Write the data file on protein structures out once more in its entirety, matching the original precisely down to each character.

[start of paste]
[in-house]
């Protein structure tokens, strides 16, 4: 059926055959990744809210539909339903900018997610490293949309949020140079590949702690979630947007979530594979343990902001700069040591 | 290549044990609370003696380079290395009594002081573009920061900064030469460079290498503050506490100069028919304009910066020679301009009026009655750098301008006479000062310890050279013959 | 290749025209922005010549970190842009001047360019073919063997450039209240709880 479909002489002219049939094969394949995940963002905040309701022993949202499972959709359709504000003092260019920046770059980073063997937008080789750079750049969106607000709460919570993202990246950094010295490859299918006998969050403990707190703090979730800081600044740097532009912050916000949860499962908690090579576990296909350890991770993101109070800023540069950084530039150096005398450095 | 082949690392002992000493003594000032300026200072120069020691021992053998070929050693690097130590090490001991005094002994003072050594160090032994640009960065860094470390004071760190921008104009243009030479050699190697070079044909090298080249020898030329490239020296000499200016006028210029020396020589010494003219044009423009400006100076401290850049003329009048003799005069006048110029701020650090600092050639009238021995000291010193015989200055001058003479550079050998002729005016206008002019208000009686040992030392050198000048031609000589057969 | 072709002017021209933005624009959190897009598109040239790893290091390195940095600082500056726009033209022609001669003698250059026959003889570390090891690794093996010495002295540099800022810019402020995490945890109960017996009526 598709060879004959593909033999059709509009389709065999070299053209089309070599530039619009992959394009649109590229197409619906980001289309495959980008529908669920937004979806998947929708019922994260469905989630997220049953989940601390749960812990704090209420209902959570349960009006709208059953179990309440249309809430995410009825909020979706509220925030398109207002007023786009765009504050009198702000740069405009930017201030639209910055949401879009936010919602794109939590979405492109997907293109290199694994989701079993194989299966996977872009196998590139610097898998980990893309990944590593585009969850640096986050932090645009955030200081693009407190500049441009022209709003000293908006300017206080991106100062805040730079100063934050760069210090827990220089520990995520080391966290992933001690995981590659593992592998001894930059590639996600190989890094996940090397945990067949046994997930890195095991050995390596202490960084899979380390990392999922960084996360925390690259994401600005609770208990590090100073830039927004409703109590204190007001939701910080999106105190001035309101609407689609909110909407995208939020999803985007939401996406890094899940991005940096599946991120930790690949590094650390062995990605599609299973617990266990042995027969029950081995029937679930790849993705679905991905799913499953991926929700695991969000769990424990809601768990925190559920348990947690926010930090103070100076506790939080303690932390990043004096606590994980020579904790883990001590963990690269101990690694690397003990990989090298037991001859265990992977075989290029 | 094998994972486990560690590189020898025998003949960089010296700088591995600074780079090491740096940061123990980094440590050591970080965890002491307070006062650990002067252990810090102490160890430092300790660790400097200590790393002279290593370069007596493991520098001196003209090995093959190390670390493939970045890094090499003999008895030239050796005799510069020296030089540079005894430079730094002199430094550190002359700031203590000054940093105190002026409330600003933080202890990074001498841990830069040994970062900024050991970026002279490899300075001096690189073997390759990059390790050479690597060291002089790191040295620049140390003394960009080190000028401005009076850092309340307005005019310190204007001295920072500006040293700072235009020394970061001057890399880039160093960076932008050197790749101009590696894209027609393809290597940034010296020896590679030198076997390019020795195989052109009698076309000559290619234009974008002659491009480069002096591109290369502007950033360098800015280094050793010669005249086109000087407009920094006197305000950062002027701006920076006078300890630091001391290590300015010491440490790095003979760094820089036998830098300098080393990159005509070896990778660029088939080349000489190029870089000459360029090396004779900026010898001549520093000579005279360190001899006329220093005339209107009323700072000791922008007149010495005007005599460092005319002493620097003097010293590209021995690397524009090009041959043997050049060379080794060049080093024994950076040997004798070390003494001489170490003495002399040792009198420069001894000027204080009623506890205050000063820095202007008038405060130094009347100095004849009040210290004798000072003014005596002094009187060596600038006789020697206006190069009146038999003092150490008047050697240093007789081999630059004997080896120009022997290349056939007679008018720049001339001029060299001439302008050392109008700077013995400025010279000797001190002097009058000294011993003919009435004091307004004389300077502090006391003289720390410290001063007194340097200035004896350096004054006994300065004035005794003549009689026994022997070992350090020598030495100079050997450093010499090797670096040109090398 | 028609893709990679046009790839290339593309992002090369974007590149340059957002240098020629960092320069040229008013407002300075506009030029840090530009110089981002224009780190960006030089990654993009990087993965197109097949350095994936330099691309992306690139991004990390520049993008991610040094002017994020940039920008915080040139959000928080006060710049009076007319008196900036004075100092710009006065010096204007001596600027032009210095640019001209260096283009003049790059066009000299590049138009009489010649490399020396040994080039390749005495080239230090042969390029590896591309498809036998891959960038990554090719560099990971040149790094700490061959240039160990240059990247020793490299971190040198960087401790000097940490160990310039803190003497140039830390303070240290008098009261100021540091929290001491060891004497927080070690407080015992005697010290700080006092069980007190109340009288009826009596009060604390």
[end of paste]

[in-house]
């Protein structure tokens, strides 16, 4: 059926055959990744809210539909339903900018997610490293949309949020140079590949702690979630947007979530594979343990902001700069040591 | 290549044990609370003696380079290395009594002081573009920061900064030469460079290498503050506490100069028919304009910066020679301009009026009655750098301008006479000062310890050279013959 | 290749025209922005010549970190842009001047360019073919063997450039209240709880 479909002489002219049939094969394949995940963002905040309701022993949202499972959709359709504000003092260019920046770059980073063997937008080789750079750049969106607000709460919570993202990246950094010295490859299918006998969050403990707190703090979730800081600044740097532009912050916000949860499962908690090579576990296909350890991770993101109070800023540069950084530039150096005398450095 | 082949690392002992000493003594000032300026200072120069020691021992053998070929050693690097130590090490001991005094002994003072050594160090032994640009960065860094470390004071760190921008104009243009030479050699190697070079044909090298080249020898030329490239020296000499200016006028210029020396020589010494003219044009423009400006100076401290850049003329009048003799005069006048110029701020650090600092050639009238021995000291010193015989200055001058003479550079050998002729005016206008002019208000009686040992030392050198000048031609000589057969 | 072709002017021209933005624009959190897009598109040239790893290091390195940095600082500056726009033209022609001669003698250059026959003889570390090891690794093996010495002295540099800022810019402020995490945890109960017996009526 598709060879004959593909033999059709509009389709065999070299053209089309070599530039619009992959394009649109590229197409619906980001289309495959980008529908669920937004979806998947929708019922994260469905989630997220049953989940601390749960812990704090209420209902959570349960009006709208059953179990309440249309809430995410009825909020979706509220925030398109207002007023786009765009504050009198702000740069405009930017201030639209910055949401879009936010919602794109939590979405492109997907293109290199694994989701079993194989299966996977872009196998590139610097898998980990893309990944590593585009969850640096986050932090645009955030200081693009407190500049441009022209709003000293908006300017206080991106100062805040730079100063934050760069210090827990220089520990995520080391966290992933001690995981590659593992592998001894930059590639996600190989890094996940090397945990067949046994997930890195095991050995390596202490960084899979380390990392999922960084996360925390690259994401600005609770208990590090100073830039927004409703109590204190007001939701910080999106105190001035309101609407689609909110909407995208939020999803985007939401996406890094899940991005940096599946991120930790690949590094650390062995990605599609299973617990266990042995027969029950081995029937679930790849993705679905991905799913499953991926929700695991969000769990424990809601768990925190559920348990947690926010930090103070100076506790939080303690932390990043004096606590994980020579904790883990001590963990690269101990690694690397003990990989090298037991001859265990992977075989290029 | 094998994972486990560690590189020898025998003949960089010296700088591995600074780079090491740096940061123990980094440590050591970080965890002491307070006062650990002067252990810090102490160890430092300790660790400097200590790393002279290593370069007596493991520098001196003209090995093959190390670390493939970045890094090499003999008895030239050796005799510069020296030089540079005894430079730094002199430094550190002359700031203590000054940093105190002026409330600003933080202890990074001498841990830069040994970062900024050991970026002279490899300075001096690189073997390759990059390790050479690597060291002089790191040295620049140390003394960009080190000028401005009076850092309340307005005019310190204007001295920072500006040293700072235009020394970061001057890399880039160093960076932008050197790749101009590696894209027609393809290597940034010296020896590679030198076997390019020795195989052109009698076309000559290619234009974008002659491009480069002096591109290369502007950033360098800015280094050793010669005249086109000087407009920094006197305000950062002027701006920076006078300890630091001391290590300015010491440490790095003979760094820089036998830098300098080393990159005509070896990778660029088939080349000489190029870089000459360029090396004779900026010898001549520093000579005279360190001899006329220093005339209107009323700072000791922008007149010495005007005599460092005319002493620097003097010293590209021995690397524009090009041959043997050049060379080794060049080093024994950076040997004798070390003494001489170490003495002399040792009198420069001894000027204080009623506890205050000063820095202007008038405060130094009347100095004849009040210290004798000072003014005596002094009187060596600038006789020697206006190069009146038999003092150490008047050697240093007789081999630059004997080896120009022997290349056939007679008018720049001339001029060299001439302008050392109008700077013995400025010279000797001190002097009058000294011993003919009435004091307004004389300077502090006391003289720390410290001063007194340097200035004896350096004054006994300065004035005794003549009689026994022997070992350090020598030495100079050997450093010499090797670096040109090398 | 028609893709990679046009790839290339593309992002090369974007590149340059957002240098020629960092320069040229008013407002300075506009030029840090530009110089981002224009780190960006030089990654993009990087993965197109097949350095994936330099691309992306690139991004990390520049993008991610040094002017994020940039920008915080040139959000928080006060710049009076007319008196900036004075100092710009006065010096204007001596600027032009210095640019001209260096283009003049790059066009000299590049138009009489010649490399020396040994080039390749005495080239230090042969390029590896591309498809036998891959960038990554090719560099990971040149790094700490061959240039160990240059990247020793490299971190040198960087401790000097940490160990310039803190003497140039830390303070240290008098009261100021540091929290001491060891004497927080070690407080015992005697010290700080006092069980007190109340009288009826009596009060604390």